The effect of smoke derivatives and carbon utilisation on symbiotic germination of the endangered Pterostylis despectans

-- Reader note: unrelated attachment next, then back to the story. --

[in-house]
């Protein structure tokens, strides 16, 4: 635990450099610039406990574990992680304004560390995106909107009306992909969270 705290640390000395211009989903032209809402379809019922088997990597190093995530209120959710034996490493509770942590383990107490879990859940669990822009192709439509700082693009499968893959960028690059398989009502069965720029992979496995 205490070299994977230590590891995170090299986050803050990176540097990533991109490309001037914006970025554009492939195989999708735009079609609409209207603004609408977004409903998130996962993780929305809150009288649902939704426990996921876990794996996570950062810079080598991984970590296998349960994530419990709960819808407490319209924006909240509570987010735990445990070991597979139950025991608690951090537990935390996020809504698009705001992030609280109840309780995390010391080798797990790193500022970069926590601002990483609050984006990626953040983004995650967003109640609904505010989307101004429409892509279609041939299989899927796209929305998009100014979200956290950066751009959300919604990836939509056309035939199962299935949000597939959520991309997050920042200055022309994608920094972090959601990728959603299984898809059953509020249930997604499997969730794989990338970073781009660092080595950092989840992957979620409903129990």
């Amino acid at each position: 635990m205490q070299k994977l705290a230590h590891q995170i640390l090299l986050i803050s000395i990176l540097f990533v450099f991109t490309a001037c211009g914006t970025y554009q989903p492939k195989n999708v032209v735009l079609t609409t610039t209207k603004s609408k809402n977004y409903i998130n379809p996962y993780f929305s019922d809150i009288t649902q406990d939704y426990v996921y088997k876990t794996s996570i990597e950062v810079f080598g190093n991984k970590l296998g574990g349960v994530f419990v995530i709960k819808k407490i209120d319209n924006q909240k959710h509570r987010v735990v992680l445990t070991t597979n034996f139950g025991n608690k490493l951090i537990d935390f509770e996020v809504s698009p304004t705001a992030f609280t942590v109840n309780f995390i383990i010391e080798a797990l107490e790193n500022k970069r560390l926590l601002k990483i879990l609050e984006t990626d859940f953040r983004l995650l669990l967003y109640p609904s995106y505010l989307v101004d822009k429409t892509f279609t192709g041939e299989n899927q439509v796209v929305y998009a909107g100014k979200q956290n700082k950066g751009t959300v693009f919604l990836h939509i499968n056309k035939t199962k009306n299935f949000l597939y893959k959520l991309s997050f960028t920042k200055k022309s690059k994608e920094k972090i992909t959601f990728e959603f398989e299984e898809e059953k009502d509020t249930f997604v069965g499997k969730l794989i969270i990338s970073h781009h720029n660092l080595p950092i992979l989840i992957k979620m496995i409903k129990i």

Orchids are highly dependent on exogenous nutritional sources and mycorrhizal associations to survive, particularly when challenged by extreme environmental stress such as bushfires that contribute significantly to its existence in nature. In this study, the effect of smoke derivatives and carbon utilisation was explored to improve germination and seedling establishment of an Australian endangered orchid, Pterostylis despectans (Lowly Greenhood) and on mycorrhizal fungi to improve its survivorship in the rhizosphere and functionality on host plants. Stored seeds were germinated in vitro with peloton-isolated fungal isolates with varying concentrations of smoke water (0–1.0 mL L-1) to simulate fire and sucrose as the carbon source (10 g L-1). Smoke water significantly increased germination, with advanced protocorms and robust seedlings produced. Sucrose inhibited germination such that protocorms and leafing was absent with sucrose inclusion. Fungal isolates were highly variable on its germination efficacy and tolerance to smoke water, highlighting the importance of fungal diversity and supports research-based conservation strategies to circumvent environmental challenges.